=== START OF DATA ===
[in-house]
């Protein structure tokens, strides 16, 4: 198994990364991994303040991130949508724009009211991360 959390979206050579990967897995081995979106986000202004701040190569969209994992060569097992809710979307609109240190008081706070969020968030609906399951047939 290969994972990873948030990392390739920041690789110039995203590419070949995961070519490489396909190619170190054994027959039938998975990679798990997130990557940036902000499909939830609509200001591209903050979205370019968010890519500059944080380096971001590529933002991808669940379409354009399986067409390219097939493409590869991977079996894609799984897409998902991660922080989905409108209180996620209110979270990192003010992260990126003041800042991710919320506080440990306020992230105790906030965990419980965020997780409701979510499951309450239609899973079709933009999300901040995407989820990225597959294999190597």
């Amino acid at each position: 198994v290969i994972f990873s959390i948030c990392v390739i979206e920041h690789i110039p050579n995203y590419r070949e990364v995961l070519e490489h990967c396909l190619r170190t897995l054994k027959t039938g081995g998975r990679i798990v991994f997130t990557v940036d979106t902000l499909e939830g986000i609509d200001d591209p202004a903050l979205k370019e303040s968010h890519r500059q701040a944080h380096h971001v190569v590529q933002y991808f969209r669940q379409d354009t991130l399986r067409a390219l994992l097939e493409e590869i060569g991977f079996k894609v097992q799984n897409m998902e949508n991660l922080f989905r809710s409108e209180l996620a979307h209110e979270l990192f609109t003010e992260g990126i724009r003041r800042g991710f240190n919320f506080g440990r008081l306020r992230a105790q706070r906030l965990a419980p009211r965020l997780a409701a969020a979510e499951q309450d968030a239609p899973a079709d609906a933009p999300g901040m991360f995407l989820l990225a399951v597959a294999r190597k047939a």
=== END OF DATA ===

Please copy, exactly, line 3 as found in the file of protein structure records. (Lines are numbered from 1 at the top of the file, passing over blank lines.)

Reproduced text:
């Amino acid at each position: 198994v290969i994972f990873s959390i948030c990392v390739i979206e920041h690789i110039p050579n995203y590419r070949e990364v995961l070519e490489h990967c396909l190619r170190t897995l054994k027959t039938g081995g998975r990679i798990v991994f997130t990557v940036d979106t902000l499909e939830g986000i609509d200001d591209p202004a903050l979205k370019e303040s968010h890519r500059q701040a944080h380096h971001v190569v590529q933002y991808f969209r669940q379409d354009t991130l399986r067409a390219l994992l097939e493409e590869i060569g991977f079996k894609v097992q799984n897409m998902e949508n991660l922080f989905r809710s409108e209180l996620a979307h209110e979270l990192f609109t003010e992260g990126i724009r003041r800042g991710f240190n919320f506080g440990r008081l306020r992230a105790q706070r906030l965990a419980p009211r965020l997780a409701a969020a979510e499951q309450d968030a239609p899973a079709d609906a933009p999300g901040m991360f995407l989820l990225a399951v597959a294999r190597k047939a």